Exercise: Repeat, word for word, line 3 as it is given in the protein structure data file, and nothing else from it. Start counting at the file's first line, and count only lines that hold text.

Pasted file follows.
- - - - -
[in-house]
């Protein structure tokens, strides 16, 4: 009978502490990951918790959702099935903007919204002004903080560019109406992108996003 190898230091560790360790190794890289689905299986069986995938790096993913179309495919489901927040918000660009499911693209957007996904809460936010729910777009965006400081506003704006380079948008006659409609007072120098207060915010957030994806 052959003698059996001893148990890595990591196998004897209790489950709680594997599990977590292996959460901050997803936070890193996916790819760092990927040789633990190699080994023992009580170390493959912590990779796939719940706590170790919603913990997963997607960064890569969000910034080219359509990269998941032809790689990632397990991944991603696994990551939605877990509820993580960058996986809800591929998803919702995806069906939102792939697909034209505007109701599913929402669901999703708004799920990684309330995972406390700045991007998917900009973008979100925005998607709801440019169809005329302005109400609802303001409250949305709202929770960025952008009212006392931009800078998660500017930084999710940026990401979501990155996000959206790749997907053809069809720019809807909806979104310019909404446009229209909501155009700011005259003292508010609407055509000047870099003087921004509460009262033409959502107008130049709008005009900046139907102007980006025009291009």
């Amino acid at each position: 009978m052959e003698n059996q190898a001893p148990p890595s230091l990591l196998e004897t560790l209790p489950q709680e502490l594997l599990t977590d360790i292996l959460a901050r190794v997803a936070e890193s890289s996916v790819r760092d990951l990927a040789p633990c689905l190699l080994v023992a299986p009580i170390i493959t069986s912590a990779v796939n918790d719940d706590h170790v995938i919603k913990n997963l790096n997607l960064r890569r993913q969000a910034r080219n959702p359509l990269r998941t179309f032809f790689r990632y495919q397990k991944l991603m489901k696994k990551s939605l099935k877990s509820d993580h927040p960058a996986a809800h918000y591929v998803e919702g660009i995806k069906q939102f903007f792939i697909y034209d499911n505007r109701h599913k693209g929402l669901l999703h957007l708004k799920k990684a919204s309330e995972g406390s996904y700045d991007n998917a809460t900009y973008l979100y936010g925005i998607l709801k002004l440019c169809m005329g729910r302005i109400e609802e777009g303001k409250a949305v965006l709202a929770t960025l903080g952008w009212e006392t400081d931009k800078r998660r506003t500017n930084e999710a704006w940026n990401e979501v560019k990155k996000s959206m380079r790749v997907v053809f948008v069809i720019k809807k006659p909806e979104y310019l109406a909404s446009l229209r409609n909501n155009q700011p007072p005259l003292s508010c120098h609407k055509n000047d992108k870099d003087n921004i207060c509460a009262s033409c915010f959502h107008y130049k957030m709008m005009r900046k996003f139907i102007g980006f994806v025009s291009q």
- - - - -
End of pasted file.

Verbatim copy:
């Amino acid at each position: 009978m052959e003698n059996q190898a001893p148990p890595s230091l990591l196998e004897t560790l209790p489950q709680e502490l594997l599990t977590d360790i292996l959460a901050r190794v997803a936070e890193s890289s996916v790819r760092d990951l990927a040789p633990c689905l190699l080994v023992a299986p009580i170390i493959t069986s912590a990779v796939n918790d719940d706590h170790v995938i919603k913990n997963l790096n997607l960064r890569r993913q969000a910034r080219n959702p359509l990269r998941t179309f032809f790689r990632y495919q397990k991944l991603m489901k696994k990551s939605l099935k877990s509820d993580h927040p960058a996986a809800h918000y591929v998803e919702g660009i995806k069906q939102f903007f792939i697909y034209d499911n505007r109701h599913k693209g929402l669901l999703h957007l708004k799920k990684a919204s309330e995972g406390s996904y700045d991007n998917a809460t900009y973008l979100y936010g925005i998607l709801k002004l440019c169809m005329g729910r302005i109400e609802e777009g303001k409250a949305v965006l709202a929770t960025l903080g952008w009212e006392t400081d931009k800078r998660r506003t500017n930084e999710a704006w940026n990401e979501v560019k990155k996000s959206m380079r790749v997907v053809f948008v069809i720019k809807k006659p909806e979104y310019l109406a909404s446009l229209r409609n909501n155009q700011p007072p005259l003292s508010c120098h609407k055509n000047d992108k870099d003087n921004i207060c509460a009262s033409c915010f959502h107008y130049k957030m709008m005009r900046k996003f139907i102007g980006f994806v025009s291009q």